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December 12, 1975 - Image 8

Resource type:
Text
Publication:
The Detroit Jewish News, 1975-12-12

Disclaimer: Computer generated plain text may have errors. Read more about this.

8 ▪ December 12,1975

THE DETROIT JEWISH NEWS

Morton Gives Boycott Materials to Congress



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(Continued from Page 1)

expose the documents. The
aide also said the principle
had been preserved that
Congress and not the exec-
utive branch is to deter-
mine what material it has
is to be released.

Morton will probably re-
main Secretary of Com-
merce until Feb. 1 instead of
at the end of this month be-
cause his - successor-desig-
nate Elliott Richardson, has
returned to London to corn-.

plete his commitments as
the U.S. Ambassador there.
Morton disclosed last
week that the Department'
of Commerce. has fined four
American companies $1,000
each for failing to report de-
mands by Arab countries to
comply with their boycott
against Israel.
The companies are Agip
U.S.A. Inc.; Inter-Equip-
ment Co.; and the National
Cash Register Co., all of
New York and Continental
Emsco Co. of Houston.

Meanwhile, the Ameri-
can Jewish Congress an-
nounced that it was
launching a nationwide
campaign to require major
U.S. corporations to tell
their shareholders
whether they are partici-
pating in the Arab boycott
of Israel or discriminating
against Jews.

Will Maslow, general
counsel of the AJCongress,
said at a press conference
that the organization was
invoking Security and Ex-
change Commission regula-
tions to seek information
about "anti-Israel and anti-
Jewish practices, if any" by
approximately 100 publicly-
owned American firms.
Maslow reported that the
AJCongress has purchased
stock in General Motors,

Hewlett-Packard, Interna-
tional Harvester and World
Airways — each of which
has been or will be re-
quested to include a resolu-
tion in the proxy statements
they distribute prior to their
annual stockholders' meet-
ings calling for "a full writ-
ten report to the sharehold-
ers . . . on the company's
policy toward compliance,
tacit- or overt, with the de-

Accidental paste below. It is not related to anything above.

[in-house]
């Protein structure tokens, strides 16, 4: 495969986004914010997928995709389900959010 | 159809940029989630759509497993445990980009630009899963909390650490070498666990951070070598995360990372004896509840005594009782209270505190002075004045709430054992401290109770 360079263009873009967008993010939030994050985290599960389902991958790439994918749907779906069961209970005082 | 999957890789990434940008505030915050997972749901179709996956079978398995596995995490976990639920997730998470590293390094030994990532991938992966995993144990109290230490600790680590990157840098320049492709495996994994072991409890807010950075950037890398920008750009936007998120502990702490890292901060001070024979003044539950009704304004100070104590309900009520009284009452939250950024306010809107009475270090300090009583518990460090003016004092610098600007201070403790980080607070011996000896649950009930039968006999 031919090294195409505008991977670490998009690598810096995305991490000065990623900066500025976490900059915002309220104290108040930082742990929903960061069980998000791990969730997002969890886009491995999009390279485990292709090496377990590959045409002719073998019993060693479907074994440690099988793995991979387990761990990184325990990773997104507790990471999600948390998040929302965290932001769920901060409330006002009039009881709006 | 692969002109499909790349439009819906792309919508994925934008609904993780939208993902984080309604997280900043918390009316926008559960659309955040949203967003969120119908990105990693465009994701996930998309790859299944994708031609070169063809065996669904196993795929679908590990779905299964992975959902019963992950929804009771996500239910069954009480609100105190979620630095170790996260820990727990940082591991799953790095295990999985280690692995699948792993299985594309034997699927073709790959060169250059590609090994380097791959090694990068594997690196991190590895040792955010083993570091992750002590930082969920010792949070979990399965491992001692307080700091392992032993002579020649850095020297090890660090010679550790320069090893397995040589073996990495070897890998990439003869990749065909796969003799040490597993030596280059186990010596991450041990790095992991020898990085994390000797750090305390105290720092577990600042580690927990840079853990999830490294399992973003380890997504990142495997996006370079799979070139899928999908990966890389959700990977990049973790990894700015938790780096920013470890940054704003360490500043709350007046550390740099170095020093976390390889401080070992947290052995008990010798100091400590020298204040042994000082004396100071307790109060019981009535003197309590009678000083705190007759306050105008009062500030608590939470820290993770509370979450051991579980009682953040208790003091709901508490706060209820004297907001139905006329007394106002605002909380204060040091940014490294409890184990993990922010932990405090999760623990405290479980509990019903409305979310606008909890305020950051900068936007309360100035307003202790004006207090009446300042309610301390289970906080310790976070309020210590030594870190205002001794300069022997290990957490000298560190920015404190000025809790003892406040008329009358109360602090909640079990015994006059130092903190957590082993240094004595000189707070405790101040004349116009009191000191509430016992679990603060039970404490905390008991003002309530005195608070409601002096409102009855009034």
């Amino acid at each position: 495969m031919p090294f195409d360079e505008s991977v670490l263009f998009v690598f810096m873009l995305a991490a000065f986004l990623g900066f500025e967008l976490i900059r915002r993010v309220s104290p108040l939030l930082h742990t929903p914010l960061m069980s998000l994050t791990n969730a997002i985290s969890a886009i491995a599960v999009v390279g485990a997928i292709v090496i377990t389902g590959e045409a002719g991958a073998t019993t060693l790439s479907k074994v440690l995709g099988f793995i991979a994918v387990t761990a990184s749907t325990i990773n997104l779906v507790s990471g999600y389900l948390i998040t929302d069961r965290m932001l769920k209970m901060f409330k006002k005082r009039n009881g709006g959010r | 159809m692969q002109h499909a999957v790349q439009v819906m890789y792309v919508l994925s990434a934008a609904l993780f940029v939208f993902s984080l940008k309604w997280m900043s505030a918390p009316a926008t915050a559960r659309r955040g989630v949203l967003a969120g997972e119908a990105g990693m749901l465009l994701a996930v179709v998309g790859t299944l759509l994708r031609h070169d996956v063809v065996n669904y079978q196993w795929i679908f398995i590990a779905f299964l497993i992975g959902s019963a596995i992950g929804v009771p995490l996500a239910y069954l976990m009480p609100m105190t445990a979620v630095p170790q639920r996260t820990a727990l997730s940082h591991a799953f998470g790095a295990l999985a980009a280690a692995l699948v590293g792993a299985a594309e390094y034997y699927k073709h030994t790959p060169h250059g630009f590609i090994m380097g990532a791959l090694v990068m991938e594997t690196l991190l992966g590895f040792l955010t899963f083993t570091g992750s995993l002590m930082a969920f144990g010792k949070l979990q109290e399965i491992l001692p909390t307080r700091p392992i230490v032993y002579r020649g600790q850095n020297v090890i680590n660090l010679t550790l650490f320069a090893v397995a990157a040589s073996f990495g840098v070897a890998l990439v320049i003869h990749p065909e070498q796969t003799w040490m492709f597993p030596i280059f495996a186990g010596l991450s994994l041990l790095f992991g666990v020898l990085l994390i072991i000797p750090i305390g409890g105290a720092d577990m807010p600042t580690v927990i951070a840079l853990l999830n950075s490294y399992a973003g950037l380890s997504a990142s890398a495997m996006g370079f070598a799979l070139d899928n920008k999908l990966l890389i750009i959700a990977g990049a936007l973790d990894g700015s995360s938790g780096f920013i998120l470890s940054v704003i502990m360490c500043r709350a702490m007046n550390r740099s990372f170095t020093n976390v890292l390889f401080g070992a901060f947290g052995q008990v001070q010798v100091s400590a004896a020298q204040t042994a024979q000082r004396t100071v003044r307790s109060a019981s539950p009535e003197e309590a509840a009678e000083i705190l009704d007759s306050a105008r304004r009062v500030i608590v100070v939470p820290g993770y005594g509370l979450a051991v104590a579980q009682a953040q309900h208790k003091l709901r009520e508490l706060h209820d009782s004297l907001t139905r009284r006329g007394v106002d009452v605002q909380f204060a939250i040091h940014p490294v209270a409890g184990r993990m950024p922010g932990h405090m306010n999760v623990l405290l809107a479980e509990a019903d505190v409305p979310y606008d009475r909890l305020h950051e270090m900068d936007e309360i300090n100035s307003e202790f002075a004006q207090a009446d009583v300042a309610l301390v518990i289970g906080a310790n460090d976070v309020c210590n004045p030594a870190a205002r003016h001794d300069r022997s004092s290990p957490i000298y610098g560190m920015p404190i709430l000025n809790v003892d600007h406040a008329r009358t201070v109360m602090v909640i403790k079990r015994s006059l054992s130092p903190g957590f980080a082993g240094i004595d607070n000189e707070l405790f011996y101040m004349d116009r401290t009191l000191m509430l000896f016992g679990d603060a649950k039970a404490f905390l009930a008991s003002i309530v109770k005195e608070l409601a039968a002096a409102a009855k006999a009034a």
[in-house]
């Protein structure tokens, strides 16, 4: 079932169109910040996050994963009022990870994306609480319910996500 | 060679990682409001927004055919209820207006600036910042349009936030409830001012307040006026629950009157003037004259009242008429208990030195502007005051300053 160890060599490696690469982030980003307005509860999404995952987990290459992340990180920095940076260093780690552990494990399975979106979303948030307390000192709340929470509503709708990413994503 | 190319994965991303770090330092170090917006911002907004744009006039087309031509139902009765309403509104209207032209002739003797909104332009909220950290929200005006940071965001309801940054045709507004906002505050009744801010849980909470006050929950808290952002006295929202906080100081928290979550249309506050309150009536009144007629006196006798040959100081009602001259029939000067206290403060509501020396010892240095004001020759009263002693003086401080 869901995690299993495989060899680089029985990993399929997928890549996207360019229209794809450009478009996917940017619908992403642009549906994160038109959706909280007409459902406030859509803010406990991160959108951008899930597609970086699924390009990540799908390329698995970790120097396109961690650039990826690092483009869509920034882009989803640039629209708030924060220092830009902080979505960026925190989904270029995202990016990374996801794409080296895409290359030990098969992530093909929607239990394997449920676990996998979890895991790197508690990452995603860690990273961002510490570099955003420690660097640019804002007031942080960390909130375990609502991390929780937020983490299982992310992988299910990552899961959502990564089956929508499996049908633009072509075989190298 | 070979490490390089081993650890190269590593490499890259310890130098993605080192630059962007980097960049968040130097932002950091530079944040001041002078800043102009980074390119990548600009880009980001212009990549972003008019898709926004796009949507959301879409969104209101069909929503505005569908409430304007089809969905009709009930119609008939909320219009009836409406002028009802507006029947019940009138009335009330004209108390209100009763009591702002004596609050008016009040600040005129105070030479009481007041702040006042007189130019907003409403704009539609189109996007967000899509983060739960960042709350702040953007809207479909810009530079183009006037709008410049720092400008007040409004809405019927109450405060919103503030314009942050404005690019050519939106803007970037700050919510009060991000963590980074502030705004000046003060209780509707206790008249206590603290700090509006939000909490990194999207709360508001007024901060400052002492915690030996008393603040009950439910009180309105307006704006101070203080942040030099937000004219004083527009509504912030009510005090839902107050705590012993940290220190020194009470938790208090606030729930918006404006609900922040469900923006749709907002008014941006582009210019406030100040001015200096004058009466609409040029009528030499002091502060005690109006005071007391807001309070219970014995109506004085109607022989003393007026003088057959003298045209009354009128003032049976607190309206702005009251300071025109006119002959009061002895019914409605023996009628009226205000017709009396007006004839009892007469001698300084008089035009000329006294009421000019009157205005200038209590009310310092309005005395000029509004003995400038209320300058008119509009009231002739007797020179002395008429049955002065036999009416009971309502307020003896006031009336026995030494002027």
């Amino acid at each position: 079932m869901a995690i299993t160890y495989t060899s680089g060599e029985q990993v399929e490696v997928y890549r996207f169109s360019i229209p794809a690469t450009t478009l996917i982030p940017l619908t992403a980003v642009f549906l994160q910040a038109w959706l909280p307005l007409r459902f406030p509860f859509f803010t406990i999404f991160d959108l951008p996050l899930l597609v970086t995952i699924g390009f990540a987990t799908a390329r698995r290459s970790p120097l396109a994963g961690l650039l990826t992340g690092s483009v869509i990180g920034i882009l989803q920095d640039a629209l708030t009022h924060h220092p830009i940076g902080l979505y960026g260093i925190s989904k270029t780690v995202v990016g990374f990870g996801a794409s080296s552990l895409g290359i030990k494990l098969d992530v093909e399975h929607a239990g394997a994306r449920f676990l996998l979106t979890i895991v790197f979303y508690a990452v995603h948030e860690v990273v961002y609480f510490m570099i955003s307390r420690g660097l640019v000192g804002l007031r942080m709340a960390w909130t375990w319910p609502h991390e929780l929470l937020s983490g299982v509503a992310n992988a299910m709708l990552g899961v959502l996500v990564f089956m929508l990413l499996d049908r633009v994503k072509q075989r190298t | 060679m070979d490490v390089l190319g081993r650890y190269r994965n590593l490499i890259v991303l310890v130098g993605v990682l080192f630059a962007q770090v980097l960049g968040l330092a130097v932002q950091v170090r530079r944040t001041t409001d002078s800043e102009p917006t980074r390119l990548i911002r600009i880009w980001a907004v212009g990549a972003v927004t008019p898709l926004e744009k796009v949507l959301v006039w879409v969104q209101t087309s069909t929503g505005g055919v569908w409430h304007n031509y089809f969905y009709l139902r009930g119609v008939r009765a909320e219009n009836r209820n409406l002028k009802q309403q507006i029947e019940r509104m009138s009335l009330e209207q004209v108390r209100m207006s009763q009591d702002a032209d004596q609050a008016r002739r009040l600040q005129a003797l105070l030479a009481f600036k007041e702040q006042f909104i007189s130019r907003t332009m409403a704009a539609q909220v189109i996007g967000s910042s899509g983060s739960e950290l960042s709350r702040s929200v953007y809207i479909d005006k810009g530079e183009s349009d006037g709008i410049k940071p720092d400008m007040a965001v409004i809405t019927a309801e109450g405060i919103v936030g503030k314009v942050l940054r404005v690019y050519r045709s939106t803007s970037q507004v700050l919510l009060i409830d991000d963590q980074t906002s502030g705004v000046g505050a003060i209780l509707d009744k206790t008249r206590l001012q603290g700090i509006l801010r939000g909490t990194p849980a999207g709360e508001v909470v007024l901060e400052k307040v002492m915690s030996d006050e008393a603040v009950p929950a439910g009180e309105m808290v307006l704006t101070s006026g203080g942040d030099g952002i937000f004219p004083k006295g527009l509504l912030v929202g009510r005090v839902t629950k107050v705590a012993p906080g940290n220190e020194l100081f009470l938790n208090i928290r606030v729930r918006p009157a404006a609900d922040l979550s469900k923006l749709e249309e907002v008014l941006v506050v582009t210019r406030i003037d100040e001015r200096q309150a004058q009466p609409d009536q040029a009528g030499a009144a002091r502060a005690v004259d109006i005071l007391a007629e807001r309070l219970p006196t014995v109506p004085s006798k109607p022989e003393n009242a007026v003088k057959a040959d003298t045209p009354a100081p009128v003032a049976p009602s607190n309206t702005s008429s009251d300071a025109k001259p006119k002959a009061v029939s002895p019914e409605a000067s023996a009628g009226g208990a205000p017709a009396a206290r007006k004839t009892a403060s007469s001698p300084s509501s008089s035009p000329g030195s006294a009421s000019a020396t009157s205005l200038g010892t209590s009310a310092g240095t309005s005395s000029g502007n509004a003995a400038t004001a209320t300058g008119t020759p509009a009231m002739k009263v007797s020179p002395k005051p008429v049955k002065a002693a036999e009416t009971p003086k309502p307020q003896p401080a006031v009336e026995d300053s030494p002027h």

mands of the Arab boycott."
Maslow said those partic-
ular companies were se-
lected as the first targets of
the campaign "because
each of them is seeking
business relationships
Arab countries and corpori-
tions, companies and indi-
viduals and may be involved
in illegal, restrictive and dis-
criminatory practices."

Jewish Quarter

Empty in Beirut

If you're not covered by an employer-sponsored
retirement plan, we've got one that could save
you a lot of money . . . and provide a tax shelter.

It's called an Individual Retirement
Account and it's been made possible
under a new federal law that allows
wage and salary earners to set aside up
to $1,500 or 15% of your annual wages
(whichever is less) of tax-free income
each year for their retirement.
The beautiful thing about a Liberty
State Bank & Trust Individual Retire-
ment Account is that it lets you save
tax-free income and also earn tax-free
interest on it. In fact, you don't pay any
income tax at all until you retire and
begin to withdraw the savings, and by
then you'll probably be in a considera-
bly lower tax bracket.

Liberty State Bank & Trust has sev-
eral savings plans to assist you in build-
ing your Individual Retirement Account.
For example, you could begin your IRA
by opening a Daily Interest Account for
as little as $25. Later, when you have
accumulated $1,000 or more, you could
transfer your funds to a long-term cer-
tificate account where you will earn
7 1/4% or 7 1/2% on your savings.
To find out more about how you
can provide yourself a tax shelter and
build a substantial personal retirement